What character is affected by familial prejudice in William Shakespeare's play Romeo and Juliet and how is he or she affected?It's for an essay at school. We have to pick one character and explain...

What character is affected by familial prejudice in William Shakespeare's play Romeo and Juliet and how is he or she affected?

It's for an essay at school. We have to pick one character and explain how familial prejudice affects his or her life. We need to use examples from the play to support our arguments.

Asked on by monikanieb

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misslacey | High School Teacher | (Level 3) Adjunct Educator

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I'm not quite sure what you mean by "familial prejudice," so here are two different answers that you might be looking for:

If you mean prejudice within a family, then I think Juliet is the character who is most affected by familial prejudice. The strongest argument to support this would be the exchange she has with her father when she tells him she doesn't want to marry Paris. Capulet sees his daughter as property. Since he has a daughter, and not a son, he expects that she will do what he says and marry who he wishes. This conflict reaches its boiling point in Act III, Scene v, when Capulet tells Juliet, "An you be mine, I'll give you to my friend; An you be not, hang, beg, starve, die in the streets, for by my soul, I'll ne'er acknowledge thee, nor what is mine shall never do thee good." You can basically look to any of the conversations between Juliet and her parents for signs of gender discrimination, though that was sort of the standard back then.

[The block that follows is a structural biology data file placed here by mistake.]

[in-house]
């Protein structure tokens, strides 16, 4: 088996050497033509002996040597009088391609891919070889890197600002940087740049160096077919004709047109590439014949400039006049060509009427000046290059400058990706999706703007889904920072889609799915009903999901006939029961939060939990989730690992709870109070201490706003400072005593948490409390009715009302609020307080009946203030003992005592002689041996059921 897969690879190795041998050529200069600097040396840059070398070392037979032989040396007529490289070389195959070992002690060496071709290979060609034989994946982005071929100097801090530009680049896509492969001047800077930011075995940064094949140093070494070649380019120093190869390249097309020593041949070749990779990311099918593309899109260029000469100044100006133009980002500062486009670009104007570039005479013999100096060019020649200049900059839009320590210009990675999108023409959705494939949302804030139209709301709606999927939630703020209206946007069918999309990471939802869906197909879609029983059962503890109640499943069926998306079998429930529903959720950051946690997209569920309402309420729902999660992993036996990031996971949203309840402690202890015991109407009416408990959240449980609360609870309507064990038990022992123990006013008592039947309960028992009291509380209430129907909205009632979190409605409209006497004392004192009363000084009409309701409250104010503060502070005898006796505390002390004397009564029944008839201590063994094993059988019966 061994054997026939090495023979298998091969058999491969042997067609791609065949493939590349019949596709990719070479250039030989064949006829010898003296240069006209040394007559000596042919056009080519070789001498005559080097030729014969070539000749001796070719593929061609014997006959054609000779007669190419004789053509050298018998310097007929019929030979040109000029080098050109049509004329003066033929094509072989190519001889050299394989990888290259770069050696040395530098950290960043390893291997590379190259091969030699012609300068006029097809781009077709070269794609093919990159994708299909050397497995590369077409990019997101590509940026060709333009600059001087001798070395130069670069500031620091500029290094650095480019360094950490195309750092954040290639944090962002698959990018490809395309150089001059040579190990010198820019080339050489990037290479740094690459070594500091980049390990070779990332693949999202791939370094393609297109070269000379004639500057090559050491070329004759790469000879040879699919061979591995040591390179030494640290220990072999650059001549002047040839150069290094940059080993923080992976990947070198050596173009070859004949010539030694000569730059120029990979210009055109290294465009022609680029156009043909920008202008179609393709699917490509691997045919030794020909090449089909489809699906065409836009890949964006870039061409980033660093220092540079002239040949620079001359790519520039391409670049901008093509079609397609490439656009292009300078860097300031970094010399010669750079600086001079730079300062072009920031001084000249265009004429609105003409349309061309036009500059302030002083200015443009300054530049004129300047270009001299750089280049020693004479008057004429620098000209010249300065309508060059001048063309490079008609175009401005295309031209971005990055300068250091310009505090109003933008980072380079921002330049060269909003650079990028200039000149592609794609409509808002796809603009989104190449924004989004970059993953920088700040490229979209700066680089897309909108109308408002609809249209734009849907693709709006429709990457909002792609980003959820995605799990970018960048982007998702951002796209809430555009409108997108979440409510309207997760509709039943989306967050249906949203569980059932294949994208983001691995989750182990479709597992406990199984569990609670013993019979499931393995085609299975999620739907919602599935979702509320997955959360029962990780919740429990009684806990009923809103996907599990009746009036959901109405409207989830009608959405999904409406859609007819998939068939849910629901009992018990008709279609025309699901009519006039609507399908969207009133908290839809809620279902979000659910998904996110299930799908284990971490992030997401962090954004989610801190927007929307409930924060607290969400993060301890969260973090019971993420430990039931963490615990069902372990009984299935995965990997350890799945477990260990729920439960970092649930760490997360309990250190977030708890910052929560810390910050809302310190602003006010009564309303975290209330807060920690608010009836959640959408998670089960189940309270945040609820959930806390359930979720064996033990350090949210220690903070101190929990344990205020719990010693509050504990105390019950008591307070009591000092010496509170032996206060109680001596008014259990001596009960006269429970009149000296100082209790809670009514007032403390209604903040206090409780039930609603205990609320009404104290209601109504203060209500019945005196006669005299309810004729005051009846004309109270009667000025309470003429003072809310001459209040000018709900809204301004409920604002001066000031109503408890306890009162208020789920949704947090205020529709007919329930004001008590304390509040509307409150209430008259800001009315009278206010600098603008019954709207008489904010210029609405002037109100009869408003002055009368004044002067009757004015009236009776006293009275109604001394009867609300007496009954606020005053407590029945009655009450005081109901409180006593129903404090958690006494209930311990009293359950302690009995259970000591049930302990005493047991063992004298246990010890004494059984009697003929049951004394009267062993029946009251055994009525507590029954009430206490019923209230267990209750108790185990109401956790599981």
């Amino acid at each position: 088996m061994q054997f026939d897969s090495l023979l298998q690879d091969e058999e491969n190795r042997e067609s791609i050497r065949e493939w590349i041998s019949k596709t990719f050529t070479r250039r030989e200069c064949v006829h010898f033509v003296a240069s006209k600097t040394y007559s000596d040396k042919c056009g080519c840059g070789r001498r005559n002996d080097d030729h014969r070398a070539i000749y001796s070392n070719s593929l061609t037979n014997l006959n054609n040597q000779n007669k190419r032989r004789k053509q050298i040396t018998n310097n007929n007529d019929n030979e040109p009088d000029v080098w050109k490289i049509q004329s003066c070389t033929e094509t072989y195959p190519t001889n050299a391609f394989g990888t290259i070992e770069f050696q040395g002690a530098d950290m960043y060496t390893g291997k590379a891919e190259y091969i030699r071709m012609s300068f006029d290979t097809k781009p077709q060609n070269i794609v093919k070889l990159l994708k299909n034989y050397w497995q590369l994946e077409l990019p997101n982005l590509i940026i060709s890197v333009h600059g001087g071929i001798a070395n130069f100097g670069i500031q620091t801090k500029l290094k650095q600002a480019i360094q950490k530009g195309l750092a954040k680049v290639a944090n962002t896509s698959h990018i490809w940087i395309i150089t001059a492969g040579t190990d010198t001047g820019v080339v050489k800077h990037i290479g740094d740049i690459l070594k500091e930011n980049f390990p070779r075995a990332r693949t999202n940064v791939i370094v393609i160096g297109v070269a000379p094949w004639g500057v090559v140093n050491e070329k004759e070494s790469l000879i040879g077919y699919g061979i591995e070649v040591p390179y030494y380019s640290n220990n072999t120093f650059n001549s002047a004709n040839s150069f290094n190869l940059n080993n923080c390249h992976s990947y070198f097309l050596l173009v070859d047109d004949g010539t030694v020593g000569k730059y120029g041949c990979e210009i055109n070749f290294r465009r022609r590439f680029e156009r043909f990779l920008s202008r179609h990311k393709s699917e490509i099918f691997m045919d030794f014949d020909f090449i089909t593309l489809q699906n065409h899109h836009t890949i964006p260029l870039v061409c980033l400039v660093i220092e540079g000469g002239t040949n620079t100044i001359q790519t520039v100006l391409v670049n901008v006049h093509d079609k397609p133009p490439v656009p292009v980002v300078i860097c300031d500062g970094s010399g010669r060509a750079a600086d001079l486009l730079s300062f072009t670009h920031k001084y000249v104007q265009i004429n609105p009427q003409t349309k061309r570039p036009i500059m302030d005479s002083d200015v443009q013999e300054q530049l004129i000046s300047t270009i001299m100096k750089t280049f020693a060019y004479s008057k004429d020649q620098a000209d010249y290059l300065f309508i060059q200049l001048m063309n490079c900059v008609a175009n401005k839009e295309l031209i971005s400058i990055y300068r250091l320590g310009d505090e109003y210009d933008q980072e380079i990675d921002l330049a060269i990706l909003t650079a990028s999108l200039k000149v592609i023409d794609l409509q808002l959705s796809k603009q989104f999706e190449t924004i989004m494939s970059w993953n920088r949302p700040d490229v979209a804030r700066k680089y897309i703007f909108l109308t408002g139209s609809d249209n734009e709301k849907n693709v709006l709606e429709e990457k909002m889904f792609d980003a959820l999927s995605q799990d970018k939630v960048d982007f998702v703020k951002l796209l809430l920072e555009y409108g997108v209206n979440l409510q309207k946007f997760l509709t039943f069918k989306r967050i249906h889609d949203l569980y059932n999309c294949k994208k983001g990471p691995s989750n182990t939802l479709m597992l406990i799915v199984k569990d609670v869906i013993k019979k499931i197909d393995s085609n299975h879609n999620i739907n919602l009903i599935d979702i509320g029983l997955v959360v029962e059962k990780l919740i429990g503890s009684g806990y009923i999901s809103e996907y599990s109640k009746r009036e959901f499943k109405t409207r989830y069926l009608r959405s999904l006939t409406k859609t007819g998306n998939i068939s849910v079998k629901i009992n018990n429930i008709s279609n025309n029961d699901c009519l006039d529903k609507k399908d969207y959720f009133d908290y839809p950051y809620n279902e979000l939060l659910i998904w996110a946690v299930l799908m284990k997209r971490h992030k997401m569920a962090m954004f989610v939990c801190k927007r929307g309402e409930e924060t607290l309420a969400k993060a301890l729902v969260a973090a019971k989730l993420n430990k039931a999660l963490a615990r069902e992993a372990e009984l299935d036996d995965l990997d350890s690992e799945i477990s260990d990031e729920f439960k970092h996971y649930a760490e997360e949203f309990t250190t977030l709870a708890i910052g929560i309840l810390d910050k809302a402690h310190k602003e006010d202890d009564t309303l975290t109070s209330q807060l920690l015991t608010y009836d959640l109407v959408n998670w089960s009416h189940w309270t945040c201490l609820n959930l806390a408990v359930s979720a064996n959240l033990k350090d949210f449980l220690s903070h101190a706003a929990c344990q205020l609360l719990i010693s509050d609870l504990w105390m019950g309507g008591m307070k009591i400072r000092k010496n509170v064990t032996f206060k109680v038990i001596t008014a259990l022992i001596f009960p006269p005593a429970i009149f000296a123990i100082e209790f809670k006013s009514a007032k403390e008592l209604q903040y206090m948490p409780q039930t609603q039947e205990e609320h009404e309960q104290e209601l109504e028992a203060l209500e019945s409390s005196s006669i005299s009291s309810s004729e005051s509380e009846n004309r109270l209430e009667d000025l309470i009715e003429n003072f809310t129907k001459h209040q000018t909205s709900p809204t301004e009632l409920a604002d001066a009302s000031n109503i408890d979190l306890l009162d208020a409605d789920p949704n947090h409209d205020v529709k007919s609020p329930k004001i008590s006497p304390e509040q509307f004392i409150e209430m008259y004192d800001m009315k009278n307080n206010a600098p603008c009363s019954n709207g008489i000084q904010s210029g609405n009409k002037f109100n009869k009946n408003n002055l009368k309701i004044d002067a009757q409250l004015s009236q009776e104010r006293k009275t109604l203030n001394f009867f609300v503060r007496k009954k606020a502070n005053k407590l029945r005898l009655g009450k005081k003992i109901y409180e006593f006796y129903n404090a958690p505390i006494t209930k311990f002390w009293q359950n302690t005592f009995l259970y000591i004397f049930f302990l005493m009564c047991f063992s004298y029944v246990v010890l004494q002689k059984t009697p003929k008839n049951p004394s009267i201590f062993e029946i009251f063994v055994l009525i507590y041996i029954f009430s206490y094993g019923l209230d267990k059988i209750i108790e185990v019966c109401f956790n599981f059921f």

If you mean prejudice against a person simply because he or she belongs to a certain family, then I would write about Romeo. He is basically a peacemaker, yet Tybalt has an issue with him being at the Capulet party, simply because he belongs to the Montague family. In Act I, Scene v, Tybalt says, "Uncle, this is a Montague, our foe; A villain, that is hither come in spite to scorn at our solemnity this night." Tybalt assumes that Romeo is at the party to cause trouble, but we know from earlier in the text that Romeo is at the party because Benvolio urged him to attend to help him forget about loving Rosaline. Later, in Act III, Scene i, Tybalt urges Romeo to fight simply because he is a Montague and he crashed the Capulet party. Tybalt doesn't even know the reason why he is supposed to hate the Montagues; both families are carrying on this "ancient grudge." Though Romeo tries to speak peacefully to Tybalt before they fight, Tybalt says, "Romeo, the love I bear thee can afford no better term than this: thou art a villain." Tybalt will never see Romeo and anything other than evil, simply because of Romeo's family.

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